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This subject explores the relationship between development and inequality by taking India as a central example. How do different patterns of development shape inequality and how do existing regimes of inequality limit development? We will consider this question in light of India’s development strategy in the years after Independence, and the sudden shift that occurred with liberalization in 1991. In the quarter century since that signal event, different states in India have progressed at very different rates. In general, South India has seen rapid rates of growth and much better human development indicators; by contrast, North Indian states have registered both poor growth rates and anaemic performance on human development indicators. How can we explain this widening of the gap between different regions? The overall fiscal and monetary environment is provided by the federal government and is the same, but crucial policy levers lie in the hand of regional states.
In this subject, we will attempt to understand the paradox of high rates of poverty surviving inside an economy that has registered the world’s second-highest growth rates for the last two and a half decades. We will also try to understand why India has broken with the conventional development narrative of economies gradually moving from agriculture to manufacturing to services. Is there something in the larger global moment that enables nation-states to leapfrog from agriculture to services? Do we need to revise existing paradigms of development to come to terms with the present world? This subject has an interdisciplinary orientation: we will draw upon texts from development studies, anthropology, economics, geography, politics, urban planning, and rural sociology. It will combine specialized academic knowledge with insights from development practitioners and policy setters.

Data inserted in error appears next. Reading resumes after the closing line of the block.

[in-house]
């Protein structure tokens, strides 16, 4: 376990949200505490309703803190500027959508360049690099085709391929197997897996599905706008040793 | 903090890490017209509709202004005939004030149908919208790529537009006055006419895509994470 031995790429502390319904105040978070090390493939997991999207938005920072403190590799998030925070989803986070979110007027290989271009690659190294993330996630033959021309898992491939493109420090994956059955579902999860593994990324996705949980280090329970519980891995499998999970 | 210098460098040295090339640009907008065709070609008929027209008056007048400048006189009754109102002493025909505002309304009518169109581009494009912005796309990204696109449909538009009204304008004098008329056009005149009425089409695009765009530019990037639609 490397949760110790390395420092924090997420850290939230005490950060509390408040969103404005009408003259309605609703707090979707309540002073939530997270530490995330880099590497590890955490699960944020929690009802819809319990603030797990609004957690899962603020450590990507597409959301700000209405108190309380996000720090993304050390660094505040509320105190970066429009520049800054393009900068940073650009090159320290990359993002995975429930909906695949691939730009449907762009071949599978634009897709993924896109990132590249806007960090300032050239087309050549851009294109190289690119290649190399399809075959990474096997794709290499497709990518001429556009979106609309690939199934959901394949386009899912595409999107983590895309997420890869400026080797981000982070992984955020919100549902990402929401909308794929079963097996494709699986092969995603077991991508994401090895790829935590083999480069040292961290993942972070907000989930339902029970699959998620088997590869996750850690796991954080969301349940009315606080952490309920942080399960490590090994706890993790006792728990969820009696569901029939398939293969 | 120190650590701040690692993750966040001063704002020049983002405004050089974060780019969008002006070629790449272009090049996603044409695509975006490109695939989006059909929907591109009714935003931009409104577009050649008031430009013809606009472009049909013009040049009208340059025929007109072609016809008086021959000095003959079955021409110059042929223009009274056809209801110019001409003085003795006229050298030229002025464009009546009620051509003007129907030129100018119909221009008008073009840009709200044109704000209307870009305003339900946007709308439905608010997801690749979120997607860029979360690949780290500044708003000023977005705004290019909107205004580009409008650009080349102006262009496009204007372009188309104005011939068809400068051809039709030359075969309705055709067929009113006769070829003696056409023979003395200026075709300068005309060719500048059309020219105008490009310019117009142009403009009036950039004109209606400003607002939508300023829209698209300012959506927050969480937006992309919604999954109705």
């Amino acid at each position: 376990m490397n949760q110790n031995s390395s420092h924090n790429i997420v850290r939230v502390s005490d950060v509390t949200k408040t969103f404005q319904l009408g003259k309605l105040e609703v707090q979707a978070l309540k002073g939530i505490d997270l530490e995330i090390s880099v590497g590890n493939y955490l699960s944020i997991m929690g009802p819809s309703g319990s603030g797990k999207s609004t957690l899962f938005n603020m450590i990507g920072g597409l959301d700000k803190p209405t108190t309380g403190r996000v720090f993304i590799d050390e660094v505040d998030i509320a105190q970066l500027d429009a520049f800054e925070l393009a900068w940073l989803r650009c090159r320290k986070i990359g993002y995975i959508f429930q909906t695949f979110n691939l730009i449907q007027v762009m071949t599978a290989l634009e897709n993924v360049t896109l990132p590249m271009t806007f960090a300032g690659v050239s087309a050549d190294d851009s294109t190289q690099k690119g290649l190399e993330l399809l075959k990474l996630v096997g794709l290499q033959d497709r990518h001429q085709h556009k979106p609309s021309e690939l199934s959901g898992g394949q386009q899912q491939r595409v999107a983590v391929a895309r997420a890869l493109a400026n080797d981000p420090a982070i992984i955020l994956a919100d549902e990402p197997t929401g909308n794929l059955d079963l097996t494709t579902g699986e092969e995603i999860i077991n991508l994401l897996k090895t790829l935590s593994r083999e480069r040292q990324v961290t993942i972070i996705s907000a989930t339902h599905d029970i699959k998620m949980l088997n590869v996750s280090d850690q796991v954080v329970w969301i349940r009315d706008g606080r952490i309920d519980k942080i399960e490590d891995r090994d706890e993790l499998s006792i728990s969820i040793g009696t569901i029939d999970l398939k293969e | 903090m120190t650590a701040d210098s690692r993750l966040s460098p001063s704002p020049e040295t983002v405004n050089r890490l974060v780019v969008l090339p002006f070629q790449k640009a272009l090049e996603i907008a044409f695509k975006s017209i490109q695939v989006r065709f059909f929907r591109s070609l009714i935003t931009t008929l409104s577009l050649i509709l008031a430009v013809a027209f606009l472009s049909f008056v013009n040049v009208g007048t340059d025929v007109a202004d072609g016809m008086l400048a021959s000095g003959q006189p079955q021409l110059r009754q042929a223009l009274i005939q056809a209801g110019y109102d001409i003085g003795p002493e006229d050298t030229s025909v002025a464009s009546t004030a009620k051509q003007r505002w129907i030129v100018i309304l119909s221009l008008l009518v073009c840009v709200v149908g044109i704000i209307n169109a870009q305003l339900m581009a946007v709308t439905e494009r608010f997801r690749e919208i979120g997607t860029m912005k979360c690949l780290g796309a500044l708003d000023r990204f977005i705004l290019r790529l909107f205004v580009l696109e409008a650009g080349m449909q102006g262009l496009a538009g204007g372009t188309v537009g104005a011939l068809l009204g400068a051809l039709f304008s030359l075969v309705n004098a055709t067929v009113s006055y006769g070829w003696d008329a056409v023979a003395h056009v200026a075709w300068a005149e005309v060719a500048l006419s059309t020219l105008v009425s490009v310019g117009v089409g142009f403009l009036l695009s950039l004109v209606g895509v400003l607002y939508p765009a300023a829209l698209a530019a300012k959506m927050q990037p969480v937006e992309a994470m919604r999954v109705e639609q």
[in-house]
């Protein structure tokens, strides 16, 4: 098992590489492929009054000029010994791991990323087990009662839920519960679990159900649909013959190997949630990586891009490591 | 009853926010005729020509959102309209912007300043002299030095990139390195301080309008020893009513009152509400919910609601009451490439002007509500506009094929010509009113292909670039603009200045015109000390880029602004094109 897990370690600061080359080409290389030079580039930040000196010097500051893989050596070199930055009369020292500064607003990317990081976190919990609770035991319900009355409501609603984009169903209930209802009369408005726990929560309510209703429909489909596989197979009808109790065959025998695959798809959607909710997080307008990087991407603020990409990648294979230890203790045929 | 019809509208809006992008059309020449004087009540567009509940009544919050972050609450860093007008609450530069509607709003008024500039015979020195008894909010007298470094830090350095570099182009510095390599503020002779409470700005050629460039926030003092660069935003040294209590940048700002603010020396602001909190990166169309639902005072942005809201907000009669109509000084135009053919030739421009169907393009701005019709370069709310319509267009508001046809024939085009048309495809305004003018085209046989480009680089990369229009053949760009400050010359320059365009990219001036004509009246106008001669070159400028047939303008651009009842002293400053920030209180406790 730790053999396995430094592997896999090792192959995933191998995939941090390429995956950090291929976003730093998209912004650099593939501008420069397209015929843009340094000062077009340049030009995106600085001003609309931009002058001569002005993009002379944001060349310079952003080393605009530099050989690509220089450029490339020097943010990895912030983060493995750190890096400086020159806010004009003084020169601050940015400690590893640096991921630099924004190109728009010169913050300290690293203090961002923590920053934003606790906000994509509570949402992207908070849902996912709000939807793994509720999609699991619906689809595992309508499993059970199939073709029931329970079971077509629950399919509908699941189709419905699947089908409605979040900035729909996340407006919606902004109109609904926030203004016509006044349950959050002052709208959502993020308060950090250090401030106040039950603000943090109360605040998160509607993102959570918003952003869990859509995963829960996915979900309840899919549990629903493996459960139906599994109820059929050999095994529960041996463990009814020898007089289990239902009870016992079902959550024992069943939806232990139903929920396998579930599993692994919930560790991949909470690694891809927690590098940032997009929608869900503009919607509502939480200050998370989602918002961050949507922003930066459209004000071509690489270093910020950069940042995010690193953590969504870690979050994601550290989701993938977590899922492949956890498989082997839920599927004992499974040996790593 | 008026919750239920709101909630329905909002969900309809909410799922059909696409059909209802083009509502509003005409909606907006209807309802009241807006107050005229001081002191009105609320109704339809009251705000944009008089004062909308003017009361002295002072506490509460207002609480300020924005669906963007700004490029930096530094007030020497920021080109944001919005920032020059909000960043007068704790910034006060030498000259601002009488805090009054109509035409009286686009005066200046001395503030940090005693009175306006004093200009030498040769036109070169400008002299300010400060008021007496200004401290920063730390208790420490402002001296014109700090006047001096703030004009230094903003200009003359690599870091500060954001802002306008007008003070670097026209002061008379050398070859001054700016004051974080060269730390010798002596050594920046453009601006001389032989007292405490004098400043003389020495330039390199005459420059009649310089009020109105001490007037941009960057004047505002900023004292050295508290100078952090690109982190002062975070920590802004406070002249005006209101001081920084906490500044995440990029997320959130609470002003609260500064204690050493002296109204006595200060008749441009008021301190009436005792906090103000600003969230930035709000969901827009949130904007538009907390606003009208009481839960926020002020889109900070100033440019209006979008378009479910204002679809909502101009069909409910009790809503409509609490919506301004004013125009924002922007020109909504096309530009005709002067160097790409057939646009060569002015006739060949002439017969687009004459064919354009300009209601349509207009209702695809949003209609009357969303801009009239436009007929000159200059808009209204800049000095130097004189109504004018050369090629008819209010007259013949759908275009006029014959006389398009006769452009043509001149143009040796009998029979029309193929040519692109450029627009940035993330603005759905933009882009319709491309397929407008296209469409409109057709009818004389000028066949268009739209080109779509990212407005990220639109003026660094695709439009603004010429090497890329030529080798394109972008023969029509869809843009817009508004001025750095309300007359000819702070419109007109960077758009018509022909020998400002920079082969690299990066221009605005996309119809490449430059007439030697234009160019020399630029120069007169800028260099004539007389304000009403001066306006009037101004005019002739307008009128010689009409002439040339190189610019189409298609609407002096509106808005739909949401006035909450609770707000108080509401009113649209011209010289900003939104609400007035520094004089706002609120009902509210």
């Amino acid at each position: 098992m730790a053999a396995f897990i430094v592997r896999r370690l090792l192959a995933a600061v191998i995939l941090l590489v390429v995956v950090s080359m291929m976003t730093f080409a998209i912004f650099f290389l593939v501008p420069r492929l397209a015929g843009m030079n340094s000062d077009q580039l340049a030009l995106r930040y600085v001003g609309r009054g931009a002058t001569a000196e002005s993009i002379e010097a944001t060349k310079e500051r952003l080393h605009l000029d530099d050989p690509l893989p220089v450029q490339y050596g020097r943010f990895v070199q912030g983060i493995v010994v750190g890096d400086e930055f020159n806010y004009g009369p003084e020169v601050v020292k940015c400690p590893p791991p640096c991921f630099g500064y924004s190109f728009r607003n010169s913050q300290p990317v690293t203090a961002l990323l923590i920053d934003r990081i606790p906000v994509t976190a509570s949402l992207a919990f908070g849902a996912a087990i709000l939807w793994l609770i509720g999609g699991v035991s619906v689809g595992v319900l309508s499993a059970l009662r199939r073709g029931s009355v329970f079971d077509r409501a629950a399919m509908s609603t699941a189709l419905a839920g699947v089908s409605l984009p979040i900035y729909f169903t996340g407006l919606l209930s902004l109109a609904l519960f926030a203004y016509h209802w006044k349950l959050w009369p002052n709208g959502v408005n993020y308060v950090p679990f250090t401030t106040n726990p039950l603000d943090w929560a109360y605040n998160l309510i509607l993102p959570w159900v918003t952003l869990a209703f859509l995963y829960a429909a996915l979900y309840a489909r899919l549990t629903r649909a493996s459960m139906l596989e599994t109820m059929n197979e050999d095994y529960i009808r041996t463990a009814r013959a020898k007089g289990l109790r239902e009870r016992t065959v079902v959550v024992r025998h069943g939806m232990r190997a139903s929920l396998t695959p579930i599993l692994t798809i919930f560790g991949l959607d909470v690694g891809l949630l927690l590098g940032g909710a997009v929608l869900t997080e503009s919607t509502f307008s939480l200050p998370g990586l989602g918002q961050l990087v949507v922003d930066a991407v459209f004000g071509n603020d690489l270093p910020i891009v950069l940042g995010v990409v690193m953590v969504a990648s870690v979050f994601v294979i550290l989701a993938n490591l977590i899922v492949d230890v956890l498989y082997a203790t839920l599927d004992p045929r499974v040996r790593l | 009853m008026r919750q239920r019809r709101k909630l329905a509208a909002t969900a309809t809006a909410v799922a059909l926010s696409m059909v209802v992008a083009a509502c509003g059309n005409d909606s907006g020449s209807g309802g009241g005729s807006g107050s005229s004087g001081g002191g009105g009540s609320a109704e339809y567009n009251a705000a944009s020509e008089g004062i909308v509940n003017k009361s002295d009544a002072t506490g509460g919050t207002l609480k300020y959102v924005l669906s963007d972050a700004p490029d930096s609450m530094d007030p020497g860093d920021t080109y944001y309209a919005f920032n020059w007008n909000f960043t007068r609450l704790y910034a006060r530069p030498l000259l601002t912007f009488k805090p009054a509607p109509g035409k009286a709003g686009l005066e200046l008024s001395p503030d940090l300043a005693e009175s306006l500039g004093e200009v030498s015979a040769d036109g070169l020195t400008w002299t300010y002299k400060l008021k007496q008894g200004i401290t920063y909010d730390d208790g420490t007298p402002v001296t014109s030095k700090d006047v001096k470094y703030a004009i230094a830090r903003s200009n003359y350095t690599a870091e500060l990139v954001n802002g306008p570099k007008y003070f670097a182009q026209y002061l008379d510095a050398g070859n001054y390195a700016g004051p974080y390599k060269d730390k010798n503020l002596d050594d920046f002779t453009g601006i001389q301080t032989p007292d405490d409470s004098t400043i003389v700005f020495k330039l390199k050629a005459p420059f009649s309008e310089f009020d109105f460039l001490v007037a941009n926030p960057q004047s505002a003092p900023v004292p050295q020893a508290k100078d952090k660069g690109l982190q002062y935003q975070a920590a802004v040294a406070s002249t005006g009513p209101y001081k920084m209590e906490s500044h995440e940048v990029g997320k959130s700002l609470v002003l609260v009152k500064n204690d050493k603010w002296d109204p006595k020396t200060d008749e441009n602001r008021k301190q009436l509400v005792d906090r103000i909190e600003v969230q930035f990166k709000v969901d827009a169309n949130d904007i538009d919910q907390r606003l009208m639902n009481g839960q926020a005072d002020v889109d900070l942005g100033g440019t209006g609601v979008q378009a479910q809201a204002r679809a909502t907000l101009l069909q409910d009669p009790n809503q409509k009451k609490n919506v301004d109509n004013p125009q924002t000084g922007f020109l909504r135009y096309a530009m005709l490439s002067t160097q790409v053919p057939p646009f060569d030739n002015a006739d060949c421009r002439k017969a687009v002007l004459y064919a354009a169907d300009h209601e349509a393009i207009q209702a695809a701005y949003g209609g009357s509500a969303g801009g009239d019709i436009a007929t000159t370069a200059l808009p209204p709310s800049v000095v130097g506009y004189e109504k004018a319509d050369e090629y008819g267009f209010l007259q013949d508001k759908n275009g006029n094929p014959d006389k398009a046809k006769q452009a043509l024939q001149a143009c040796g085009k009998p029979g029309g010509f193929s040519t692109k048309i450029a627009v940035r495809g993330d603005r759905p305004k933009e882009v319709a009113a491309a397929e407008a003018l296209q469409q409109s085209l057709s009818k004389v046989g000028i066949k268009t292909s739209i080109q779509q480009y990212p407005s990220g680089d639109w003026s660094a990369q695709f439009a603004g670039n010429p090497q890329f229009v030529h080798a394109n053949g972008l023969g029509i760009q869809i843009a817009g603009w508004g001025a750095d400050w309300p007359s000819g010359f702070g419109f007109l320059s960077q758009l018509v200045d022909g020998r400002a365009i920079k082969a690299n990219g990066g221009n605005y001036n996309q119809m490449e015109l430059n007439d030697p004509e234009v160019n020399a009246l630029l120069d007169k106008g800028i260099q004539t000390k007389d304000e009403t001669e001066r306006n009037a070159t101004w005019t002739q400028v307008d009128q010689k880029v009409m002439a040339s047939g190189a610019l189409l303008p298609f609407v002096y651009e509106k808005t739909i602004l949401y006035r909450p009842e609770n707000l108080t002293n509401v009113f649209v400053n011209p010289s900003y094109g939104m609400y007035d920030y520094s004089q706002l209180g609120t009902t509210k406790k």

Intended learning outcomes
Students who successfully complete this subject should:
- understand the relationship between patterns of development and inequality, particularly with reference to India (LO1);
- be able to understand the diversity of outcomes in different states in India with the same federal structure (LO2); and
- identify effective public policies that might promote development with equality (LO3).
Last updated: 11 February 2021